Cybersecurity Tips for Strong WFH Security Policy
More businesses and individuals are now working from home (WFH) remotely through a home business network. There has never been more incentive than now for cybercriminals to start attacking home users. Remember how challenging it was to get online in the 90s without running into something nasty? Home users are notorious for using lax or nonexistent security policies on their home networks. Many businesses are moving their data from a professionally secure office network to the WFH network of one or more employees. That spells trouble!
Your home business network may be exposing your private information to the world, and you may not even know it! You won’t regret it! After all, how can you monitor your network if you aren’t even sure what information it contains? By following this ultimate security checklist, you can guarantee that your home business is as safe as it can be from hackers and other online threats.
Developing A WFH Security Policy
Hackers and cybercriminals can often exploit your trust in employees or third-party contractors to gain access. While we don’t want to scare you, we do want you aware of these threats, so they never become a reality! A few cybersecurity tips for creating a strong WFH security policy:
- Implement a robust authentication process for all business partners, employees, and contractors who have access to your network. This means using secure passwords, multi-factor authentication, or physical tokens.
- Always protect your devices by updating antivirus software, not opening emails from untrusted senders, and avoiding sketchy sites that may contain malware or other viruses that can infect your computers or devices.
- Be extra careful about accepting USB drives, flash drives, or CDs from anyone—even if they’re supposedly for work purposes—as these can quickly spread malware onto your computer system.
- 4. Never leave your devices unattended in public areas like coffee shops, hotels, or airports that have access to free Wi-Fi hotspots. Make sure you use a VPN at all times while traveling! If you want to know more about cybersecurity while working remotely, don’t hesitate to reach out! We love helping businesses of all sizes be more secure and keep their data private.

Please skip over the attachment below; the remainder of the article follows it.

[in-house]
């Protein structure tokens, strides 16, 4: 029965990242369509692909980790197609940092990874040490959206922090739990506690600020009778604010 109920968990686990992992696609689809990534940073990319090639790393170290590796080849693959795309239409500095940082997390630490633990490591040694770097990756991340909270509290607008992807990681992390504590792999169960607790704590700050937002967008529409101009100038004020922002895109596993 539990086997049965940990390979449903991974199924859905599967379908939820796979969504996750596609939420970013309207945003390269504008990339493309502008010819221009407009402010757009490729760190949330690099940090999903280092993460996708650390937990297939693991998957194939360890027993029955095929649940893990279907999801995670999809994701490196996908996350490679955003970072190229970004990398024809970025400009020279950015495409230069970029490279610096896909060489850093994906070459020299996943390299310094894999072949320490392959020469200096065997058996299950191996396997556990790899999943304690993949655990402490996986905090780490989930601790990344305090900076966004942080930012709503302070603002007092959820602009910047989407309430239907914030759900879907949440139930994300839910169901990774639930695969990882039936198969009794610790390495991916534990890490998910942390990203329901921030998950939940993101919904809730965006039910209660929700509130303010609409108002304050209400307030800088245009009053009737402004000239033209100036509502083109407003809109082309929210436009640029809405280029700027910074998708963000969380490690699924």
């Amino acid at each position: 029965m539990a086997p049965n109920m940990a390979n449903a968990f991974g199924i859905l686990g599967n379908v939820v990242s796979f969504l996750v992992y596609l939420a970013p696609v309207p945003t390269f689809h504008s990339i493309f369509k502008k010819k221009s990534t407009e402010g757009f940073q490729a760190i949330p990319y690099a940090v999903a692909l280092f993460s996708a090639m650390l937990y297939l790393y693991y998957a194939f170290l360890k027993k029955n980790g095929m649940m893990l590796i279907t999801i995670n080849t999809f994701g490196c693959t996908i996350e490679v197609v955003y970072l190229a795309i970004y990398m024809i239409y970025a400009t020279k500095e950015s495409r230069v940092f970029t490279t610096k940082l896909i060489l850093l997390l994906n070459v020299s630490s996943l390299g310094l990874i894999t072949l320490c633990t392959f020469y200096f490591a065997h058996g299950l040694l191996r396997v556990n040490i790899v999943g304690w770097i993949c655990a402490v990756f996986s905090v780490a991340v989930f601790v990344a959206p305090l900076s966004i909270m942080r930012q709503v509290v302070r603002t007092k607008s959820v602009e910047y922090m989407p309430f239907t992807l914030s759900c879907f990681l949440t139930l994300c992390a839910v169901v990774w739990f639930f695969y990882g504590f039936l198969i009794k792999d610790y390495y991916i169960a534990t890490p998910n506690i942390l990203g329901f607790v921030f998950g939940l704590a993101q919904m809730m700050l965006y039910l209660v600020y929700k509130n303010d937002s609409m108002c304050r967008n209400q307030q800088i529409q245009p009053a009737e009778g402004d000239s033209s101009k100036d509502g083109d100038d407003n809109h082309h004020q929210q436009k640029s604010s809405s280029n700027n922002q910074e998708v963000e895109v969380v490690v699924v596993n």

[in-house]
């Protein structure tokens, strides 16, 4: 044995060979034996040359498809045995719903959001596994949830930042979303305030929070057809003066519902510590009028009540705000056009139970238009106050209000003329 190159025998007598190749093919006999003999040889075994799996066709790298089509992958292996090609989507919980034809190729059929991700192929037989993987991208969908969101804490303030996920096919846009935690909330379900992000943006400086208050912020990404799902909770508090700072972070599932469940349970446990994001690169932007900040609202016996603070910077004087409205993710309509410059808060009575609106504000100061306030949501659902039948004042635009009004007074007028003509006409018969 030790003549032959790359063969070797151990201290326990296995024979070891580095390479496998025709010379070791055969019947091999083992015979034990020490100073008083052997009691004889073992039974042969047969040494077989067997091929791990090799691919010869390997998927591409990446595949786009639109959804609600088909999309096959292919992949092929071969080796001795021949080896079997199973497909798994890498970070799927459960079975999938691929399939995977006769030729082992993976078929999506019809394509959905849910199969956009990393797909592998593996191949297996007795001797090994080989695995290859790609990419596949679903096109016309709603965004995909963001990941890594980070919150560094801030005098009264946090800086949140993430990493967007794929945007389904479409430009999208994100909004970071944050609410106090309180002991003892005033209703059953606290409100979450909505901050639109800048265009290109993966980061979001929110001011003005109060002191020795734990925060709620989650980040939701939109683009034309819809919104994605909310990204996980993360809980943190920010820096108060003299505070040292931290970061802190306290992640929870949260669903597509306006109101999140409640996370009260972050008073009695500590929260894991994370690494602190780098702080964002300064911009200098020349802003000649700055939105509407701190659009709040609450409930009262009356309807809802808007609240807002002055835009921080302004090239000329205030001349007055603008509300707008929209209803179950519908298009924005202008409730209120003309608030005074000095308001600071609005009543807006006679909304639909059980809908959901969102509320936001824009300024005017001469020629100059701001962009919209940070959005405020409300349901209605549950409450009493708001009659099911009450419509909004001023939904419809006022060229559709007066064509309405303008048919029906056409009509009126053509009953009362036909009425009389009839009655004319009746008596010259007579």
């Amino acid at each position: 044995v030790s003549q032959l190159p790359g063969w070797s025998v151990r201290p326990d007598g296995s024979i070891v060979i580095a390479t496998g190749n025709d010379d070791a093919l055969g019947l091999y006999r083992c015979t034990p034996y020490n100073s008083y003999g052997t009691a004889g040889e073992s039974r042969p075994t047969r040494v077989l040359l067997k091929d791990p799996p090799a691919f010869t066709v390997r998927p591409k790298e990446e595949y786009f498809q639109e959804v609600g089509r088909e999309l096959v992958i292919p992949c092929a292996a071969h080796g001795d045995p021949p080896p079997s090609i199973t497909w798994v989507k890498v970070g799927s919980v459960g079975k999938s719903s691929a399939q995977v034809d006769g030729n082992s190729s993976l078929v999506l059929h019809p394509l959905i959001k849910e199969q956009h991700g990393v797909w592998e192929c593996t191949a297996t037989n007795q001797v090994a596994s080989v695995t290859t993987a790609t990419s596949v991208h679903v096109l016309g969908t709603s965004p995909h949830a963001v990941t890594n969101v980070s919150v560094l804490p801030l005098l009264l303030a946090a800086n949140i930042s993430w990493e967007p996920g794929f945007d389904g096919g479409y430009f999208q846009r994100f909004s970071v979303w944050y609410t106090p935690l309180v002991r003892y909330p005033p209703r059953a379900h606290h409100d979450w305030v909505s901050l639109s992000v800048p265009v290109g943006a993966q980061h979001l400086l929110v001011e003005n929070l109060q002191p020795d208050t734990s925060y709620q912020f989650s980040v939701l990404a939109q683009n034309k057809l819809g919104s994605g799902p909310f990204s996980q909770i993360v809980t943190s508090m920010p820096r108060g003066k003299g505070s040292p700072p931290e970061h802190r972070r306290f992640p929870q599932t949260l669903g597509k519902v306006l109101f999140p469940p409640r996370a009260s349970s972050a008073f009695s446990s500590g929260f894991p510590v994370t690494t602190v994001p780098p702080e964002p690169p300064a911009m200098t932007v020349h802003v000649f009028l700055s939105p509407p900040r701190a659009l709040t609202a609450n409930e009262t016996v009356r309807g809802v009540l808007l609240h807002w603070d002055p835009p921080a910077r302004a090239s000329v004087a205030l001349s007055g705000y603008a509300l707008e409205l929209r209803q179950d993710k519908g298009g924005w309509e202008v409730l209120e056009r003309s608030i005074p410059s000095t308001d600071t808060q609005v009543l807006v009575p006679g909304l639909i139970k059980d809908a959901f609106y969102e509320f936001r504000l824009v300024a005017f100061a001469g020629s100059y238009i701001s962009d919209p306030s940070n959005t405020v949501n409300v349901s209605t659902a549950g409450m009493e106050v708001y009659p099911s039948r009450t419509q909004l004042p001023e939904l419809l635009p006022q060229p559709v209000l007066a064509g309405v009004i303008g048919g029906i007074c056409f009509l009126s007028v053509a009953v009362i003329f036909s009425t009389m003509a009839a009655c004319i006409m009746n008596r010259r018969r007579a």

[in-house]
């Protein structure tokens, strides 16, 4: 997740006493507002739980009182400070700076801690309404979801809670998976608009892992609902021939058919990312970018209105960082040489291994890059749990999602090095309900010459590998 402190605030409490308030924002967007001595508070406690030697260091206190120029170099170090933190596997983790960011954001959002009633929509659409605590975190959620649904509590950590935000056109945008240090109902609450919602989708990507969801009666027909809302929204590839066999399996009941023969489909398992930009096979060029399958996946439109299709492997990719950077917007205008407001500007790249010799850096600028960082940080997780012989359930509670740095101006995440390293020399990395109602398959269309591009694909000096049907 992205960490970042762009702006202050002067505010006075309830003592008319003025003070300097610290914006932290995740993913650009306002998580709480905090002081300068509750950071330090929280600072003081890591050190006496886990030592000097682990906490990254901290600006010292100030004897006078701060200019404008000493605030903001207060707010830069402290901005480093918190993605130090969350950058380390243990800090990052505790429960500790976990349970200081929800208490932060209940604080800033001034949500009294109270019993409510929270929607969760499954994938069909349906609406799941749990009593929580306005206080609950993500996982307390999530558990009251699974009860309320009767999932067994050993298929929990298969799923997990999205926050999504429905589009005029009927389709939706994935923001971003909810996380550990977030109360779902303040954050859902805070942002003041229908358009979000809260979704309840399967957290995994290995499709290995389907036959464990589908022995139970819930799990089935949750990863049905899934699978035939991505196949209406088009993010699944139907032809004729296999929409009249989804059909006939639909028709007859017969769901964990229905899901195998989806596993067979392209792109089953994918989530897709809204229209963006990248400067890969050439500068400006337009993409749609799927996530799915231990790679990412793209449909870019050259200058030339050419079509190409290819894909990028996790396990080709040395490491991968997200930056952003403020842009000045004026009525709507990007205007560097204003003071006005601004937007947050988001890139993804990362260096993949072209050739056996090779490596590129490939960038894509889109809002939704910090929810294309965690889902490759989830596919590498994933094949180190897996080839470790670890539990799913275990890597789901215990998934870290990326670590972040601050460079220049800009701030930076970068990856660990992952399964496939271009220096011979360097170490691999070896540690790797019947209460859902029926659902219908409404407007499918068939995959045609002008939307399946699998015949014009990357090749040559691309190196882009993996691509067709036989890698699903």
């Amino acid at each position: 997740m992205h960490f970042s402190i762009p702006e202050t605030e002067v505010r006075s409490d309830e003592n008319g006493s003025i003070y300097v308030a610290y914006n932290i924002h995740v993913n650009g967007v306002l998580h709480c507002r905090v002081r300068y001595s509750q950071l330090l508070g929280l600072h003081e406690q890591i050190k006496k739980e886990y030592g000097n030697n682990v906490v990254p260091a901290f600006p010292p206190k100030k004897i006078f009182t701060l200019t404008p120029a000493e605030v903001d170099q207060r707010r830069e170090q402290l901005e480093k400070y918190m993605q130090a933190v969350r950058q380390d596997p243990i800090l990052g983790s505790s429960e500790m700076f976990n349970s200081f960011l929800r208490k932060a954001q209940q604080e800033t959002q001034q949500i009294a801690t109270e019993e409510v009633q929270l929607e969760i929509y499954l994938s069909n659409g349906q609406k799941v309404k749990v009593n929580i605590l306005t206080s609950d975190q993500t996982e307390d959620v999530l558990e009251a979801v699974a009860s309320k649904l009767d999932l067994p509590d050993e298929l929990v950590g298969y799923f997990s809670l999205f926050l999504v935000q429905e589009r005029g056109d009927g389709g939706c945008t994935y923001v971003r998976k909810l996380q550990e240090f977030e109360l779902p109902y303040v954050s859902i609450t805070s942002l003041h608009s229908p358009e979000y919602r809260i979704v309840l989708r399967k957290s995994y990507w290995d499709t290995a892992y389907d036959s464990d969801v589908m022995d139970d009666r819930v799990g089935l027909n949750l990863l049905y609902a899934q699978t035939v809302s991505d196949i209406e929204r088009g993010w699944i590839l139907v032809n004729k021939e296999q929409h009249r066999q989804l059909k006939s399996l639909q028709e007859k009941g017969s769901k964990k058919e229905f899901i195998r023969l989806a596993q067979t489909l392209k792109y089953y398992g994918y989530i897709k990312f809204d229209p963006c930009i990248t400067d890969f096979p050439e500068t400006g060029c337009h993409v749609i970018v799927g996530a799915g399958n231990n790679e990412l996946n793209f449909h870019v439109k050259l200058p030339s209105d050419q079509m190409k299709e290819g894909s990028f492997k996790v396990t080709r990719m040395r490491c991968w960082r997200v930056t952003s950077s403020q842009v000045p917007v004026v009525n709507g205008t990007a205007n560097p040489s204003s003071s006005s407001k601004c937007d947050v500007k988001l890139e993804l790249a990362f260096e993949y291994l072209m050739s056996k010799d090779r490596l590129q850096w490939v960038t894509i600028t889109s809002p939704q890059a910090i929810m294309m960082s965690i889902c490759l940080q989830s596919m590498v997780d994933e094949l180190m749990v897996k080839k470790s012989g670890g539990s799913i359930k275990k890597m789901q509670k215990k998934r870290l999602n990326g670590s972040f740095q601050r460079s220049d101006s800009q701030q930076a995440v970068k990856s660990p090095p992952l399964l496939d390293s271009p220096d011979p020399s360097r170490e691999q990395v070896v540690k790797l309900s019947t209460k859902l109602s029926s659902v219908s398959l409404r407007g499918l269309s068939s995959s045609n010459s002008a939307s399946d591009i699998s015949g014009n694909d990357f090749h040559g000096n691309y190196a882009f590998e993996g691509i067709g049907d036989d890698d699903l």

WFH Cybersecurity Checklist: Software Solutions
Cybersecurity starts at home in a WFH networking environment. The first thing you can do is to protect your software. Is your operating system up-to-date? Are you using a secure browser, such as Google Chrome or Mozilla Firefox? Make sure all of your programs and extensions are downloaded from trusted sources. When writing code for a new program, use secure programming practices and review it regularly for potential vulnerabilities. If possible, use open source code and contribute to it yourself! It’s also essential to make sure you always have the latest security patches installed on any devices attached to your network, including computers, smartphones, and tablets, as well as intelligent appliances like thermostats or TVs that are connected via Wi-Fi. You should disable automatic downloads of updates if your computer isn’t always on.
A password manager takes the grunt of using and managing secure passwords on a secure WFH network. A good password manager creates secure passwords for the user and stores them for later use. Check out the following free password manager apps:
- LastPass – LastPass has been one of the leading password management platforms for many years now. The desktop version is free. The use of the mobile version is limited to paid subscribers. Still, $24 annually is hardly anything to complain about when you get the peace of mind that comes with using a secure password management platform. Lastpass is available on Windows, Mac, Firefox, Chrome, and Opera.
- Enpass – Enpass is a free, open-source password manager that is unique in that it syncs encrypted passwords to Dropbox or OwnCloud instead of its server. While the iOS and OS X licenses come at a cost ($24 annual or $55.99 one-time), the Windows, Linux, and Android permits are free. Enpass also has extensions that work with the desktop client for Chrome, Firefox, Edge, and Opera.
- Bitwarden – Bitwarden is another open-source password manager like LastPass but carries more advanced multifactor login controls. It is free for Windows, Mac, Linux, and Android. Advanced security features come with a license fee of $9.99 annually.
The best secure browser avoids tracking and session cookies. It also warns users about insecure websites and blocks ads. While Google Chrome is a popular browser, there is no way to avoid Google spying on a WFH user’s activities. The best choices right now are Firefox and Opera. Both have been making fantastic progress in securing their browsers more from modern threats. Vivaldi is another excellent secure browser choice that uses the same page rendering engine and extensions as Chrome. Thus it is more likely to work on websites that require Chrome to work.